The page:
Practically Mexico – Cozumel, Mexico
|How can I leave?|
Despite my nearly legendary work ethic, it didn’t take any extraordinary feat of salesmanship to convince me to give up programming for a week and spend some time scuba diving in a tropical paradise. So on Monday morning, I swapped out my laptop and cables for a pair of flip-flops and a change of underwear, switched my work IM client to a “Be right back” message and drove down to the Austin airport. A few hours later, my plane was landing at the only runway at Cozumel International – a one-room terminal that doubled as a military training camp. I met up with my cousin, who my family had ditched there several hours before, and together we crammed into the back of a pickup with twenty other bewildered tourists. As we drove through town, it became apparent that the one city on the island was a little more than a seedy American tourist trap – all the ads were in English and the prices were in dollars. There was no sign of legitimate Mexican culture anywhere. There were, however, little reassurances that we were in fact in the third world: the streets had that familiar scent of raw sewage, mopeds frequently served as family vehicles – carrying up to five people, and the police/militants in the truck bed in front of us all carried rather large automatic weapons.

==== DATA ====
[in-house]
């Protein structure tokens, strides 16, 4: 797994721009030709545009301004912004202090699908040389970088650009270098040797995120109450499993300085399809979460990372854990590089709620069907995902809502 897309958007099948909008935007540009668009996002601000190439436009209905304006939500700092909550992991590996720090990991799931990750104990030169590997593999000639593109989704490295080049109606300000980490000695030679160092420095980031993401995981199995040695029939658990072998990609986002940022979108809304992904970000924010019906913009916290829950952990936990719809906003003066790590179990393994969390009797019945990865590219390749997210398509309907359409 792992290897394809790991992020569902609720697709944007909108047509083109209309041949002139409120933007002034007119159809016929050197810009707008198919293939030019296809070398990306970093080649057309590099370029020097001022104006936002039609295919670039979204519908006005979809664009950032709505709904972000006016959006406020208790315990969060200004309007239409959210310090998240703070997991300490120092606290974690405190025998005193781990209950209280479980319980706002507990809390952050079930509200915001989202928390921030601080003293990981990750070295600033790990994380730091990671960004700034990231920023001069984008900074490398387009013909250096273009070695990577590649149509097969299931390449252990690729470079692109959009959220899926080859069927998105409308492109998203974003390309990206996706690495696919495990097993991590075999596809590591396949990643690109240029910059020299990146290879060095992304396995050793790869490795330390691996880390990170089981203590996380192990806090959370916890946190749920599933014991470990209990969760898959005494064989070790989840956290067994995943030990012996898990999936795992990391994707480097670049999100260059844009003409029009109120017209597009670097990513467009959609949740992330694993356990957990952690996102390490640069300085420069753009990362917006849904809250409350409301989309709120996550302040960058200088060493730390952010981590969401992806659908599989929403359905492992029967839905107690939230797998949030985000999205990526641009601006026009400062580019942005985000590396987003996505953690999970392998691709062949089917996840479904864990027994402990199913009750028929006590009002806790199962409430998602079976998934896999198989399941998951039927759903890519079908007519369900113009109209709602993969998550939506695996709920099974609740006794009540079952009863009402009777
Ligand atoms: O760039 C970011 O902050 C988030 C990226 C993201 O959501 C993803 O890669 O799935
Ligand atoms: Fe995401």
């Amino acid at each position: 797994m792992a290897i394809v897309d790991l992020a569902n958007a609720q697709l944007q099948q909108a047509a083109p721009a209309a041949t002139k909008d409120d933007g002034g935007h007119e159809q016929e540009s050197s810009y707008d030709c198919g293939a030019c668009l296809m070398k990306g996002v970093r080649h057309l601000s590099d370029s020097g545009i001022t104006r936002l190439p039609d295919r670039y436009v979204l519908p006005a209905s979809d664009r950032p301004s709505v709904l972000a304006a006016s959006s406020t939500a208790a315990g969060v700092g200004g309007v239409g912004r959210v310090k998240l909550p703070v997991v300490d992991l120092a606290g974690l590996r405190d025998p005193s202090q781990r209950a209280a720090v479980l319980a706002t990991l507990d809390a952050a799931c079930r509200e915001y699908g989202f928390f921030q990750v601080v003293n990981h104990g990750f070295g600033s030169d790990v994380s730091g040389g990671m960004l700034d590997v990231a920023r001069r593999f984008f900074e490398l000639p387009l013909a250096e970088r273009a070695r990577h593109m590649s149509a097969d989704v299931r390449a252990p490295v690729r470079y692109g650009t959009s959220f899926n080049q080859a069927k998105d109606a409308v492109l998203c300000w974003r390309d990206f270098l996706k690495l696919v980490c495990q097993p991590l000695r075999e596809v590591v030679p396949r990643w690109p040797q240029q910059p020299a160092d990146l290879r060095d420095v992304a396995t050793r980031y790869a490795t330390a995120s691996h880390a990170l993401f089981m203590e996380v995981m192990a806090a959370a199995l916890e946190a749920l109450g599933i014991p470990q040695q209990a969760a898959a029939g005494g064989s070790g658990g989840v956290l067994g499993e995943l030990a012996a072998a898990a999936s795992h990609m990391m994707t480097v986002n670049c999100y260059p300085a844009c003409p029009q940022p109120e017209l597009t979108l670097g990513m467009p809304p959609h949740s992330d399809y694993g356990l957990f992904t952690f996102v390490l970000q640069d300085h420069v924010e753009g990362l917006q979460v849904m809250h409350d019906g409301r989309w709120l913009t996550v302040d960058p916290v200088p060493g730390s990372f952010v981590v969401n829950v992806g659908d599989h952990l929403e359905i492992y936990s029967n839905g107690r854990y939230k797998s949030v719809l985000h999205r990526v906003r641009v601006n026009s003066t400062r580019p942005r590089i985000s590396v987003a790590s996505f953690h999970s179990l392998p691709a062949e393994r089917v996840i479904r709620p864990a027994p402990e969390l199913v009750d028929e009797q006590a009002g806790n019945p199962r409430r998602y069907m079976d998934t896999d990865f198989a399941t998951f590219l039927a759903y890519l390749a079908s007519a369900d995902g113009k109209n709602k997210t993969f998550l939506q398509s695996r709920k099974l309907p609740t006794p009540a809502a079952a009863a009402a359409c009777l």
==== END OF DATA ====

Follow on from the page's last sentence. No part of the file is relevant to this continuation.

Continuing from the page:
|Check me out!|
We were staying at an all-inclusive resort that offered all the food, drink, and entertainment you could ever want without the troublesome obligation to travel more than a hundred feet from your room. The rooms themselves were a strange dichotomy of luxury and cot-cutting – the towels were wrapped into elaborate swan shapes and the toilet paper was folded into floral origami, but the beds were hard as rocks, and in a particularly brilliant money-saving measure, the shampoo in the complimentary bottles had been replaced with water. The TV had far more American channels than Mexican ones – with two versions of HBO and Cinemax, there was really no reason to ever venture outside. There was a convoluted network of snack bars and restaurants that served unlimited, free food at all hours of the day and night. They had hamburgers, pizza, french fries. I actually didn’t encounter a single taco the whole time I was there. This hotel made its best effort to shield you from the disturbing reality that you were actually staying in a foreign country. Nature, however, had one undeniable triumph over the facade – it seems the island has a bit of a bug problem; upon my first step out of my American jet, I was bitten about six times. Mosquitoes covered the ceilings of our rooms, brought about a speedy desertion of the beaches at dusk, and immediately coated any limb that a snorkeler was foolish enough to suspend above the water. In the dining hall, flies reigned supreme – nearly every item in the buffet and anything brought back to the tables was immediately swarmed – though the clouds that hovered above the fruits and meats were not nearly as disturbing as the salad dressings which were routinely speckled with dead flies. I stayed away from these. By the end of the trip, the bugs didn’t bother me anymore; I think this was because of the healthy dose of RAID that I ingested from the protective coating that would be applied to the buffet before every meal.